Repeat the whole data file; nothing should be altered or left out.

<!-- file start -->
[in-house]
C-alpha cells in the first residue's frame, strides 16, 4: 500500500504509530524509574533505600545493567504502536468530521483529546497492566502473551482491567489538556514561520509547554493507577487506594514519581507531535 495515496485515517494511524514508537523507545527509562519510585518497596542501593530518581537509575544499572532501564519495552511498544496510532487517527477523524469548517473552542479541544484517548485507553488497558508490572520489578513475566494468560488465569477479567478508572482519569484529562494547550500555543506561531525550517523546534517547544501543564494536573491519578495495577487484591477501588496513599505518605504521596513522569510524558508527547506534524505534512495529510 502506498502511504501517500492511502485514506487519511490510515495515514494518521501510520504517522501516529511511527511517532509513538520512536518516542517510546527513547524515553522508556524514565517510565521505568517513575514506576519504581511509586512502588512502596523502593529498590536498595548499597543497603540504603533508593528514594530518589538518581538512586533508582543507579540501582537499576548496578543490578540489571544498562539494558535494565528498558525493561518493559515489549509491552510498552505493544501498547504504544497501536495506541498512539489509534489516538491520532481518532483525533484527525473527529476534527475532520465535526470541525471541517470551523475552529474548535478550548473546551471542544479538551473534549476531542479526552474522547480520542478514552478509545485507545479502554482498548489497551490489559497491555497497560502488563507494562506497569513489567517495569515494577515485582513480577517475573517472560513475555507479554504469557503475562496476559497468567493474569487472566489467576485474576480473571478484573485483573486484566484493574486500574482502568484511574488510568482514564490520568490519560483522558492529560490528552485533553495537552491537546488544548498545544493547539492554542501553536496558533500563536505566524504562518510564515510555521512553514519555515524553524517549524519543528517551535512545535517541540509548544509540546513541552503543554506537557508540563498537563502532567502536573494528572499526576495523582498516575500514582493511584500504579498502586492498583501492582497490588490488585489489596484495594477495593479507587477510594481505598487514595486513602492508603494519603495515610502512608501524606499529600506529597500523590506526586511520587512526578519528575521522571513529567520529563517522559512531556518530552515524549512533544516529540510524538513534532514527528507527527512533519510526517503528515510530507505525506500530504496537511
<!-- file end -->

[in-house]
C-alpha cells in the first residue's frame, strides 16, 4: 500500500504509530524509574533505600545493567504502536468530521483529546497492566502473551482491567489538556514561520509547554493507577487506594514519581507531535 495515496485515517494511524514508537523507545527509562519510585518497596542501593530518581537509575544499572532501564519495552511498544496510532487517527477523524469548517473552542479541544484517548485507553488497558508490572520489578513475566494468560488465569477479567478508572482519569484529562494547550500555543506561531525550517523546534517547544501543564494536573491519578495495577487484591477501588496513599505518605504521596513522569510524558508527547506534524505534512495529510 502506498502511504501517500492511502485514506487519511490510515495515514494518521501510520504517522501516529511511527511517532509513538520512536518516542517510546527513547524515553522508556524514565517510565521505568517513575514506576519504581511509586512502588512502596523502593529498590536498595548499597543497603540504603533508593528514594530518589538518581538512586533508582543507579540501582537499576548496578543490578540489571544498562539494558535494565528498558525493561518493559515489549509491552510498552505493544501498547504504544497501536495506541498512539489509534489516538491520532481518532483525533484527525473527529476534527475532520465535526470541525471541517470551523475552529474548535478550548473546551471542544479538551473534549476531542479526552474522547480520542478514552478509545485507545479502554482498548489497551490489559497491555497497560502488563507494562506497569513489567517495569515494577515485582513480577517475573517472560513475555507479554504469557503475562496476559497468567493474569487472566489467576485474576480473571478484573485483573486484566484493574486500574482502568484511574488510568482514564490520568490519560483522558492529560490528552485533553495537552491537546488544548498545544493547539492554542501553536496558533500563536505566524504562518510564515510555521512553514519555515524553524517549524519543528517551535512545535517541540509548544509540546513541552503543554506537557508540563498537563502532567502536573494528572499526576495523582498516575500514582493511584500504579498502586492498583501492582497490588490488585489489596484495594477495593479507587477510594481505598487514595486513602492508603494519603495515610502512608501524606499529600506529597500523590506526586511520587512526578519528575521522571513529567520529563517522559512531556518530552515524549512533544516529540510524538513534532514527528507527527512533519510526517503528515510530507505525506500530504496537511